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The groundhog has spoken: Punxsutawney Phil predicts spring will come early

PUNXSUTAWNEY, Pa. — Punxsutawney Phil predicts spring will come early. Don’t get too excited, though — he’s usually wrong.

Thousands of people gathered Saturday at Gobbler’s Knob in Punxsutawney, Pennsylvania, to watch the famous groundhog emerge from his burrow and deliver his highly anticipated forecast.

As the legend goes, if Phil sees his shadow, he considers it an “omen” of six more weeks of bad weather and heads back into his hole. If it’s cloudy and he doesn’t, you can put away that winter coat sooner than expected.

The groundhog doesn’t have the best track record

It’s a Groundhog Day tradition that stretches back more than a century. But even though Phil has been in the weather-prediction business for more than 130 years, he doesn’t have a stellar track record.

To be fair, it’s a pretty tough job. Trying to predict a month and a half of weather for a country with vastly different regional climates is no small feat. Still, you think he’d have the hang of it by now.

In the past decade, Phil has predicted a longer winter seven times and an early spring three times. He was only right about 40% of the time, according to the National Oceanic and Atmospheric Administration, which says the groundhog shows “no predictive skill.”

“You’re better off trying to decide what the rest of February and March will look like by flipping a coin,” CNN meteorologist Judson Jones said.

But the people who know Phil best don’t exactly see it that way.

A.J. Dereume, one of the groundhog’s handlers, insists Phil’s predictions have a 100% accuracy rate — they just get lost in translation.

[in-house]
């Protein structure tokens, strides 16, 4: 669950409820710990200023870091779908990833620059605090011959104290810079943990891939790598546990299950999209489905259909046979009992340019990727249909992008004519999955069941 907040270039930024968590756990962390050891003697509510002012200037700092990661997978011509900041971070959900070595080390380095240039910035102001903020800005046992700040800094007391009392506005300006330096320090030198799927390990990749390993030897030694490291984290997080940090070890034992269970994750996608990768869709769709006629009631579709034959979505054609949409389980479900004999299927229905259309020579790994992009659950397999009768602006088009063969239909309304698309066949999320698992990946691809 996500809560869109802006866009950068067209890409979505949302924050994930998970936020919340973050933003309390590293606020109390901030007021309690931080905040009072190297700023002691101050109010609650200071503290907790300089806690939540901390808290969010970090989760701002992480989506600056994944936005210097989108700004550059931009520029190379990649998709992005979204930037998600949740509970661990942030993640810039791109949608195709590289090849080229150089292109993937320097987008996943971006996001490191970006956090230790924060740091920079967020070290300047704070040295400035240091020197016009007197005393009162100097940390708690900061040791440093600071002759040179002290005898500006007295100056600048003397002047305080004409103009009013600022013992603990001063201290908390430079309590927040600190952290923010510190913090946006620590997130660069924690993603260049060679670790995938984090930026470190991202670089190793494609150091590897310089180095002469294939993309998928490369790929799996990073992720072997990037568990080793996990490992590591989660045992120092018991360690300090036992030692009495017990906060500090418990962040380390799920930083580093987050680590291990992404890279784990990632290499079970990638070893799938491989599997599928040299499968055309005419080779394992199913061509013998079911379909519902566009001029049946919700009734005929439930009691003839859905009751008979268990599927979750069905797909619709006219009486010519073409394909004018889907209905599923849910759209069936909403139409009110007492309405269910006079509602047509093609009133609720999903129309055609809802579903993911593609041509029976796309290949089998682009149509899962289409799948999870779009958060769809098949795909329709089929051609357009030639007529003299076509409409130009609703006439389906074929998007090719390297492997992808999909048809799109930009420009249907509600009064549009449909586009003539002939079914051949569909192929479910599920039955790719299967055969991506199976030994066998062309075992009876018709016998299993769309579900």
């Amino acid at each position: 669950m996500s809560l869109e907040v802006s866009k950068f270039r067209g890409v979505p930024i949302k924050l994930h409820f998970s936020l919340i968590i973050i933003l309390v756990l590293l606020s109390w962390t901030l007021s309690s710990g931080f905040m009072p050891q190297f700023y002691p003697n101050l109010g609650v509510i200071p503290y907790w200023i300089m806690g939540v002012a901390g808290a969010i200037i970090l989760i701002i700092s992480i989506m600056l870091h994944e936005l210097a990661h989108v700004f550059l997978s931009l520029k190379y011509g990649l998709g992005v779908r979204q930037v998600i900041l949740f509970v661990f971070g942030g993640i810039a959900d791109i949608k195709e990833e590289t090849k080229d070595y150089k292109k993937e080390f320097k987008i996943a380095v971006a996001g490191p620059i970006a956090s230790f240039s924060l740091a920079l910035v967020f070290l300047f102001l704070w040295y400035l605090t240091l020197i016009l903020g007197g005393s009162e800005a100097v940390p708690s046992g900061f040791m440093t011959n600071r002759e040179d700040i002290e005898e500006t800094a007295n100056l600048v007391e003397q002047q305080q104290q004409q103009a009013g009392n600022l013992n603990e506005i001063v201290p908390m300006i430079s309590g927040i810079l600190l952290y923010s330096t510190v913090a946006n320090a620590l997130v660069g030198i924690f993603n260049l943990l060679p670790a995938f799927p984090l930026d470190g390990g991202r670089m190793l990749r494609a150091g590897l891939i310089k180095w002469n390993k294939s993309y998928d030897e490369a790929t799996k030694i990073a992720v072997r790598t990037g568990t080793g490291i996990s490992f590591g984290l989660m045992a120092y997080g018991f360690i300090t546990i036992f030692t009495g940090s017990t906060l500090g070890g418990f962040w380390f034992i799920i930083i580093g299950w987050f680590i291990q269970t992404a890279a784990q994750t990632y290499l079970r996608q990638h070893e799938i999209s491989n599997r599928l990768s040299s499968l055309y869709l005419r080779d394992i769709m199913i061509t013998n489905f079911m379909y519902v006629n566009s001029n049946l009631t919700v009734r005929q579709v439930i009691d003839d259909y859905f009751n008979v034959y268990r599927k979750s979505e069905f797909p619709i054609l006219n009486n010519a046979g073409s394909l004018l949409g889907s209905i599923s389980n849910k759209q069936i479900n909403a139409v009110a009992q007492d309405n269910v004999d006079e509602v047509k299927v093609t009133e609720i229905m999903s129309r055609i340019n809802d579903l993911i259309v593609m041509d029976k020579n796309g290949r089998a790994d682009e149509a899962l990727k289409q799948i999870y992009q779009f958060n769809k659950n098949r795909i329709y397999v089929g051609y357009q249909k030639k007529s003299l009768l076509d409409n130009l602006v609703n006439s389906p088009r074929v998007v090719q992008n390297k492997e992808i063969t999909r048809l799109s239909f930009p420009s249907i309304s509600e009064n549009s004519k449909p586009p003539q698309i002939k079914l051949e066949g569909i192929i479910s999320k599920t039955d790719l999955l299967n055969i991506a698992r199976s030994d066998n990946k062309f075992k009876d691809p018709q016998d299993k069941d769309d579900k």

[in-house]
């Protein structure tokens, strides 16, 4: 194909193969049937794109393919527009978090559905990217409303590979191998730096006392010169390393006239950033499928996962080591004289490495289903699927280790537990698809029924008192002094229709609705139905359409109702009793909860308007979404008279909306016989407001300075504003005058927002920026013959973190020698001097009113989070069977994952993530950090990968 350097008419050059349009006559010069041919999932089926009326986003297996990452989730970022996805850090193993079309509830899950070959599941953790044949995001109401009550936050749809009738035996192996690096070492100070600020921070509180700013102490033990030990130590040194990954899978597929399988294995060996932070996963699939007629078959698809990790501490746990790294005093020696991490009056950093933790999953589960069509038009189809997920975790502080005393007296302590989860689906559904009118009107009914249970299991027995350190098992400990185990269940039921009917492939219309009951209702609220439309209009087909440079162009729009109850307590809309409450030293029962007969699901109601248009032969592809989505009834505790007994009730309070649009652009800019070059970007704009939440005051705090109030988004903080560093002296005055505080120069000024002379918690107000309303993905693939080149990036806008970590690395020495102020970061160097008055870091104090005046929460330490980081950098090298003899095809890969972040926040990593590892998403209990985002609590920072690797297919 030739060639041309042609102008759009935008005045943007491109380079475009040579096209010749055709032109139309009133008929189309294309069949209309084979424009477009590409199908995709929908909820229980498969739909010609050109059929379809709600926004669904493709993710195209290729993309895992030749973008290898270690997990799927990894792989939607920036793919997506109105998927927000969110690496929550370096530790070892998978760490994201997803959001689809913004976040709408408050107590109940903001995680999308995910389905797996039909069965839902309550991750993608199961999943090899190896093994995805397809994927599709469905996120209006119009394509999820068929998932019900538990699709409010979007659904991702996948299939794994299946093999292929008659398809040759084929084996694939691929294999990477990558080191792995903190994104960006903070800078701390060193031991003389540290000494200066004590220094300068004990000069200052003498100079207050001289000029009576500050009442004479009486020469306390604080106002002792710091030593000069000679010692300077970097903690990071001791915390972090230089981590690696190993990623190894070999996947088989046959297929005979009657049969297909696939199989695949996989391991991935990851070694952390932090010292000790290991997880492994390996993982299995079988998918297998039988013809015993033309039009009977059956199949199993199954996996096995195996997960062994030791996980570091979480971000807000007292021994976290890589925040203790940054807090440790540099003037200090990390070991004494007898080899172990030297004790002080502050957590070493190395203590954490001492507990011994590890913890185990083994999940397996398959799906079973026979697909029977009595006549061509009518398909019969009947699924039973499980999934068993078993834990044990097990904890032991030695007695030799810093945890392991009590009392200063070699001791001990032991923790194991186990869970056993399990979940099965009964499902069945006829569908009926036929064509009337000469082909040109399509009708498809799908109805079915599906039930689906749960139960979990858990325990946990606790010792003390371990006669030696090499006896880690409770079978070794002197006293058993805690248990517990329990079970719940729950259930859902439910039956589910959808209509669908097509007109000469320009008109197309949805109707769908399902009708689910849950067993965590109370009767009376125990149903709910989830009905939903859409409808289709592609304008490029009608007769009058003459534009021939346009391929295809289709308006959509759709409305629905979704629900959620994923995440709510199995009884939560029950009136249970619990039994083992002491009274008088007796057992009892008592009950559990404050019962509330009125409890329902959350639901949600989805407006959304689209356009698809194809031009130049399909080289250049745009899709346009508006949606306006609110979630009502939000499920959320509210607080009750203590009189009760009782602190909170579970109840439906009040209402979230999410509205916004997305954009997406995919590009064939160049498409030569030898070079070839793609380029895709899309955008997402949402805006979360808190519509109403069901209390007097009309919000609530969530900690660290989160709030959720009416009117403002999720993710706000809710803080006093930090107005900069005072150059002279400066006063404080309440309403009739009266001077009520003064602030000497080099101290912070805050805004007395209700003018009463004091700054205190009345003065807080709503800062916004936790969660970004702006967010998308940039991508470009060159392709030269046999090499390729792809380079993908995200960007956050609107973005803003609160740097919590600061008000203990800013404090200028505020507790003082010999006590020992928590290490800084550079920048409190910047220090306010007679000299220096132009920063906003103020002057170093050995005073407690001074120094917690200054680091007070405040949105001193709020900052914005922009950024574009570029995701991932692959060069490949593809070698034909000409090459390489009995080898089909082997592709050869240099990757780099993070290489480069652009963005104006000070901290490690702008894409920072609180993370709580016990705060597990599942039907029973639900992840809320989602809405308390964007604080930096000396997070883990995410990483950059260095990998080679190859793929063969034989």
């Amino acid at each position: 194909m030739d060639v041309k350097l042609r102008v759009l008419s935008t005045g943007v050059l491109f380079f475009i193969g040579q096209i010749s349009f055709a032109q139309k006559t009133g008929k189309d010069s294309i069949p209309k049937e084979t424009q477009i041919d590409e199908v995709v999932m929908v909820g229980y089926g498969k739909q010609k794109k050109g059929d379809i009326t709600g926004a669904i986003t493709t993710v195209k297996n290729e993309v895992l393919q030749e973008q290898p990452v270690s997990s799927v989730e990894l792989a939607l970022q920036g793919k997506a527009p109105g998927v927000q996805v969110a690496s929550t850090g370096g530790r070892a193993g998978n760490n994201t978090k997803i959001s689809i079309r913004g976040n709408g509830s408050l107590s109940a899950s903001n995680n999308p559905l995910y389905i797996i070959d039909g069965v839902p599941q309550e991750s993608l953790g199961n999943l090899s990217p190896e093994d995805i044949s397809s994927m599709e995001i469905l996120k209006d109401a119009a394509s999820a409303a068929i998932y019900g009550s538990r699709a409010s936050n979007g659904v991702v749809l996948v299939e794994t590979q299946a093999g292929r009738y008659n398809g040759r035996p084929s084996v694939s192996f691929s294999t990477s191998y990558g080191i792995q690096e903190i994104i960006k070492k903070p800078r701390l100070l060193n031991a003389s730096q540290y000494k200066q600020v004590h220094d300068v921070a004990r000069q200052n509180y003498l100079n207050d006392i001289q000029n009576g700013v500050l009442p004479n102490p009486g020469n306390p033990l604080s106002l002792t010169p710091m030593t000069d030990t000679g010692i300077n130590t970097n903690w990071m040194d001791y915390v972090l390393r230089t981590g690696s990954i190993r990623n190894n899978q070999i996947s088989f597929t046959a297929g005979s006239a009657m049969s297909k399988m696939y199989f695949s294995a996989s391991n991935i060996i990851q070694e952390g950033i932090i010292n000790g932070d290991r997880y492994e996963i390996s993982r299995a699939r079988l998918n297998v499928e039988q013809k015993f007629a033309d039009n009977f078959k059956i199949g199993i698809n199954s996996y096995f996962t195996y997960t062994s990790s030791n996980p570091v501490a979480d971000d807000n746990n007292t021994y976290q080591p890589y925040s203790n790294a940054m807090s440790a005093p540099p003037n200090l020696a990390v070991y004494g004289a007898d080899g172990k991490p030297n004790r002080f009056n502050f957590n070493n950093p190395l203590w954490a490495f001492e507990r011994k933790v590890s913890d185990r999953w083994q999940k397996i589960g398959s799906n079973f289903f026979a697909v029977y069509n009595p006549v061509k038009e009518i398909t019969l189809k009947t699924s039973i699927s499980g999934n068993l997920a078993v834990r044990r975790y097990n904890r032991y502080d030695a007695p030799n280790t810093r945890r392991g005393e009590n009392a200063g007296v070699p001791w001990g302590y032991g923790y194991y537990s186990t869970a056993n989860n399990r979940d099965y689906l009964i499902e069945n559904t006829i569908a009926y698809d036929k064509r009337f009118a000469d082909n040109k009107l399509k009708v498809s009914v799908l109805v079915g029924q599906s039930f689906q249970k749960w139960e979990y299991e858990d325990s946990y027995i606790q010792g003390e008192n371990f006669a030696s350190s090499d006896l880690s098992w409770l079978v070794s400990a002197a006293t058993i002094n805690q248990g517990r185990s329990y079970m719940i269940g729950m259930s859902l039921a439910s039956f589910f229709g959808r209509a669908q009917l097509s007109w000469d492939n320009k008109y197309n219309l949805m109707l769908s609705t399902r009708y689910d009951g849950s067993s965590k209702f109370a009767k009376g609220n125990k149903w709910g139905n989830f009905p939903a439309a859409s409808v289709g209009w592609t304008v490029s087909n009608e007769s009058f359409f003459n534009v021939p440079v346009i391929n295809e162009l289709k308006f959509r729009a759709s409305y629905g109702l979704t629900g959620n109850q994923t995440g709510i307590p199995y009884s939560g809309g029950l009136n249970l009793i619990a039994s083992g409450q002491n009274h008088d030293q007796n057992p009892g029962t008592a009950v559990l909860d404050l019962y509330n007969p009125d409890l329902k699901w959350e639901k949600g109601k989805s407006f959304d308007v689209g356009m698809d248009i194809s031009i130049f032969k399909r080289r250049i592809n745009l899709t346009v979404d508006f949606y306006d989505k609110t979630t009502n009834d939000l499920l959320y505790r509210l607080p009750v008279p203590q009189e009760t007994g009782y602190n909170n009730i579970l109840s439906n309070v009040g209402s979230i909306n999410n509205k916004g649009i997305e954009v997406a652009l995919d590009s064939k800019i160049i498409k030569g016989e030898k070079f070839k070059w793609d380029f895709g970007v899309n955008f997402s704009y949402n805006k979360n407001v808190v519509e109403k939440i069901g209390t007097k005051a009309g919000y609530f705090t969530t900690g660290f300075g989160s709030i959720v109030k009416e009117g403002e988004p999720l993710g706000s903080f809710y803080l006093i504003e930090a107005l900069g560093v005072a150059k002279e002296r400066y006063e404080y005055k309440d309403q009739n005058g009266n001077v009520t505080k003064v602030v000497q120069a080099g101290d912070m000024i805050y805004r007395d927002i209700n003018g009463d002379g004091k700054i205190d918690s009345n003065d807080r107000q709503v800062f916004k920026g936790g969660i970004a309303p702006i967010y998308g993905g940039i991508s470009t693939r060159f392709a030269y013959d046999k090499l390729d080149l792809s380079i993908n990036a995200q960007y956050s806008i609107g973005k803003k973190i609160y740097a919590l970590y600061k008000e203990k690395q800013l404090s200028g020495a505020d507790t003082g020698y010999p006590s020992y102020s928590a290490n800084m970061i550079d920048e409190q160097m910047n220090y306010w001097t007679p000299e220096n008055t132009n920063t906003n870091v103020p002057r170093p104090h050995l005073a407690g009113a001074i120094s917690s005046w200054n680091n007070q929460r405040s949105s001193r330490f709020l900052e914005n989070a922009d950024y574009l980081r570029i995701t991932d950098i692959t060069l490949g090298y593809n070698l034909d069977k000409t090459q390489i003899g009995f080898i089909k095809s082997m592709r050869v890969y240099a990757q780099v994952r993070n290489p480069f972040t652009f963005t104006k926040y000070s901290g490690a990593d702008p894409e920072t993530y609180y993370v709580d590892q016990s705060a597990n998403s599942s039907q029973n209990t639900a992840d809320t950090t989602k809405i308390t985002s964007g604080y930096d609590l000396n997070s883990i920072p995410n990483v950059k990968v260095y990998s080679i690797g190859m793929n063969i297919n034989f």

According to lore, the president of the Punxsutawney Groundhog Club is the only person who can interpret Phil’s message. So every year, the groundhog sits on his tree stump and conveys his prediction to the club president, who then directs the vice president to read from a scroll that corresponds with the year’s forecast.

“Phil is the one deciding whether or not he’s seen the shadow,” Dereume says. “It’s not up to us. All we do is deliver his message.”

Either way, human forecasters don’t mind having the alternate prediction out there in case their own projections go askew.

“People like to have something to blame for the weather, and the groundhog is the perfect thing to blame,” Jones said. “It’s better than blaming your meteorologist.”

Why a groundhog makes weather predictions

So, why do Americans look to a groundhog for a weather forecast?

The tradition has its roots in a Christian religious holiday called Candlemas Day, dating back to ancient times. It was celebrated midway between the winter solstice and the spring equinox.

Later, people across Europe took their candles to church on February 2 to have them blessed, believing it would bring good tidings through the winter, according to the Punxsutawney Groundhog Club.

Over time, the tradition evolved to incorporate weather. A sunny sky on February 2, superstition held, would mean a cold and stormy remainder of winter, while a cloudy sky meant a quicker warm-up.

When the tradition spread to Germany, a hedgehog — and its shadow sightings — joined the mix. And when German settlers arrived in the colonial America, they relied on the more plentiful groundhog to do the work.

Fast-forward to 1887, when an editor of a Punxsutawney newspaper declared Phil America’s official weather-predicting groundhog. Newspapers across the country picked up the story, and the tradition caught on.

The ongoing polar vortex

We now know Phil’s prediction — but we also have our doubts. So, what do the experts say the next month or so will actually feel like?

Well, the past week spread record cold across the United States. More than 200 million Americans experienced temperatures below freezing. The polar vortex killed at least 23 people and left others with lasting frostbite injuries.

Next comes the thermal whiplash as the bone-chilling cold is expected to melt away through early next week.

As for the rest of winter, temperatures over the next six weeks look about average — if not below average in most of the country, Jones said, nodding in the direction of a bit more winter.

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